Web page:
This is how we find ourselves speeding along the A9 main road, following the path of the recently established North Coast 500 circular route around the Northern Highlands, ensconced within the snug cabin of one of the rarest Japanese cars ever made.
So far the surroundings may be a little lackluster, but the driving experience is anything but. The Cosmo’s two-rotor powerplant boasts just 491cc x 2, but was capable of putting out 110hp when new. Our car may not have the full complement of horses—it is, after all, 48 years old and still on the original engine—but it hurries along with vigor, its raspy exhaust note just adding to the feeling of speed, while skinny tires glue the car to the road surprisingly well considering their size. The Cosmo feels taut, planted, and nimble.
As we travel further away from Inverness and further into Scotland’s northern wilderness, the purpose of this trip starts to take shape. While the Cosmo is most definitely welded to the past, so too is the increasingly rugged terrain that surrounds us. And we’re not talking about the Highlands themselves, more the rural Scotland of 2016. All the things we take for granted in the modern world—the internet, Starbucks—are conspicuous by their absence up here. The people are friendly, but few and far between, and you get the impression that they have other, possibly more important, things on their minds.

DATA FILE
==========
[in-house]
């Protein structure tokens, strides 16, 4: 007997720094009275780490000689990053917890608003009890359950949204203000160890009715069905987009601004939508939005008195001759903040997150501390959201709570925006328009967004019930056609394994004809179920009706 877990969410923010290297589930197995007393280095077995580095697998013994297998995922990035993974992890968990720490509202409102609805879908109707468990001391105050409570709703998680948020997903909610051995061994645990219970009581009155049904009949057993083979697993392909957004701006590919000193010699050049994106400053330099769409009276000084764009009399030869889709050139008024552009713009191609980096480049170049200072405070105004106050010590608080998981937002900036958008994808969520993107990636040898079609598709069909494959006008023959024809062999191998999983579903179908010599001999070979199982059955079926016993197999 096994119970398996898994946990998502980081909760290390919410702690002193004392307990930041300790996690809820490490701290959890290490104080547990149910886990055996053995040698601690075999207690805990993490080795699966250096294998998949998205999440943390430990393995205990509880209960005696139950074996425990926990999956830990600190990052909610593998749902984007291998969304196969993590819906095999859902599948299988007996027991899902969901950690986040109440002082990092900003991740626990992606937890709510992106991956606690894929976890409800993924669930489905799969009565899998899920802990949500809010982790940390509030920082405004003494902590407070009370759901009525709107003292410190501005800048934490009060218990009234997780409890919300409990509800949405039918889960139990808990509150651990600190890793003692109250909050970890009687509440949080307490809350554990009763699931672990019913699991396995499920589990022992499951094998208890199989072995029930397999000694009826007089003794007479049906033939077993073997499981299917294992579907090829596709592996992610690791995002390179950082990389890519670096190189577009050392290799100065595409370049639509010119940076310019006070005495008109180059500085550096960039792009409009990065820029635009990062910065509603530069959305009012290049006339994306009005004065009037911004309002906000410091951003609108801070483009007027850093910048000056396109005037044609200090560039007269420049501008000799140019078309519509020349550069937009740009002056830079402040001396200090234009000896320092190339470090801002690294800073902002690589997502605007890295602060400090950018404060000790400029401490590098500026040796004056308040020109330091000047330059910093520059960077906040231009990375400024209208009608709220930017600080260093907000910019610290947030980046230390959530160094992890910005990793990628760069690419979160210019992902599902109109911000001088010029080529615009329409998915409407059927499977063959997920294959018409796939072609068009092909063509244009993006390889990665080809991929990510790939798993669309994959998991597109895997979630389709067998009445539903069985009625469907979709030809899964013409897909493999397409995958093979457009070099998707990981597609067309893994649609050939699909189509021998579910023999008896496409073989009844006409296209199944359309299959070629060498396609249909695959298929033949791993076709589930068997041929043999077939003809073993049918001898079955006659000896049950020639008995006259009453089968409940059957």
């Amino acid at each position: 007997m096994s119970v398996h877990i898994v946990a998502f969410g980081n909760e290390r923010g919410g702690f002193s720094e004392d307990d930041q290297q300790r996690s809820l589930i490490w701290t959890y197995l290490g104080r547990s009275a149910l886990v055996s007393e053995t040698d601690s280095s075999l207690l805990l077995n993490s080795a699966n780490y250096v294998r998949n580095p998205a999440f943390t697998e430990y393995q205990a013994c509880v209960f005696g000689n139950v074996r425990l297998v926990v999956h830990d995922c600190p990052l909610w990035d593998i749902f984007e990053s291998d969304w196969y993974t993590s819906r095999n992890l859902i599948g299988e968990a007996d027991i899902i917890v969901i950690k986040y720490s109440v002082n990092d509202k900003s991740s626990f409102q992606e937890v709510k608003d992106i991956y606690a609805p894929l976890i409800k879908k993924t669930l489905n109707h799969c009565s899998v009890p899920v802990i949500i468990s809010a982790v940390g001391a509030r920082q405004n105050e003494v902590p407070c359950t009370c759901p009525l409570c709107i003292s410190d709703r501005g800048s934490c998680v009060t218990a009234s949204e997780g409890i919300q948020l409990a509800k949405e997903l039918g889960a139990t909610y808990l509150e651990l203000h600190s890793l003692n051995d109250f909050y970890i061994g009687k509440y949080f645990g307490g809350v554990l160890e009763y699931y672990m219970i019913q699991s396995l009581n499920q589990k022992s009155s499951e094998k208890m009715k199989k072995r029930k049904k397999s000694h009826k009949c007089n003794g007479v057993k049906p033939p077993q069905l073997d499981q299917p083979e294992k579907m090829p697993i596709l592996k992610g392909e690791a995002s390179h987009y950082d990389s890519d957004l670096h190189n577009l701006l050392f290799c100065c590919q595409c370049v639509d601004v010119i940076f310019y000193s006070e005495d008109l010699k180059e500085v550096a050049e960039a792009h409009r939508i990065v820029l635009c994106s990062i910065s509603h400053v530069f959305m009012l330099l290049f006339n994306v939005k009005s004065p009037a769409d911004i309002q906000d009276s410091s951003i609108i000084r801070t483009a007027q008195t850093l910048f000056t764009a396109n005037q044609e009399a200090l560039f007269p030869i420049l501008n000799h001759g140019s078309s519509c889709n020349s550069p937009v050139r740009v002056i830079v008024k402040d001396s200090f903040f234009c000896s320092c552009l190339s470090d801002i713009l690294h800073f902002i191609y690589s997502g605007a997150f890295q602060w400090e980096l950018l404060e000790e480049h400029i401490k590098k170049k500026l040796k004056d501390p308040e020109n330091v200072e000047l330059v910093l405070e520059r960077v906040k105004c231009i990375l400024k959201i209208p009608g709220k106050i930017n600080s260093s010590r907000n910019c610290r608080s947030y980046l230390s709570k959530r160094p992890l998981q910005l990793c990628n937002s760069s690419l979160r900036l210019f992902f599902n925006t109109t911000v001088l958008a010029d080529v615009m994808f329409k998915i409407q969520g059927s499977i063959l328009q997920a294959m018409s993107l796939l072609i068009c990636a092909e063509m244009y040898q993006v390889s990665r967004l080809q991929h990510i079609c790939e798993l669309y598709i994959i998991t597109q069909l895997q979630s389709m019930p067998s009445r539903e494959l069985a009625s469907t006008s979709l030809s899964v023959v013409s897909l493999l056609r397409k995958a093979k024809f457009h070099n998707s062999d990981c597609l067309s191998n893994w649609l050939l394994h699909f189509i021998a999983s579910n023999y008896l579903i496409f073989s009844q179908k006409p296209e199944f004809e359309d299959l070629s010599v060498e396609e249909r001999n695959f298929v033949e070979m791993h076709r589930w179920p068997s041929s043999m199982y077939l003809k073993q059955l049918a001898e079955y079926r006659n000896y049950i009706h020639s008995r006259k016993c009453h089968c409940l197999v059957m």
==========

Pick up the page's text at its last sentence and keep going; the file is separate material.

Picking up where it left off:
Considering the relatively small size of the British mainland, the Northern Highlands of Scotland are vast, covering an area of 5,200 square miles, with a population of less than 90,000.
Much of this land is therefore uninhabited, unless you count the endless legions of lethargic sheep that graze on scrubby fields or amble stupidly out onto the barren roads. In many ways it’s like going back 50 years, to a time before cars came with ABS, airbags, and satnav. Our Cosmo, approaching its 50th birthday, obviously has none of these driving aids, and we plan to adhere to our “old-school” theme by not using any modern devices for the duration of our journey. We’ll stick to maps of the printed variety.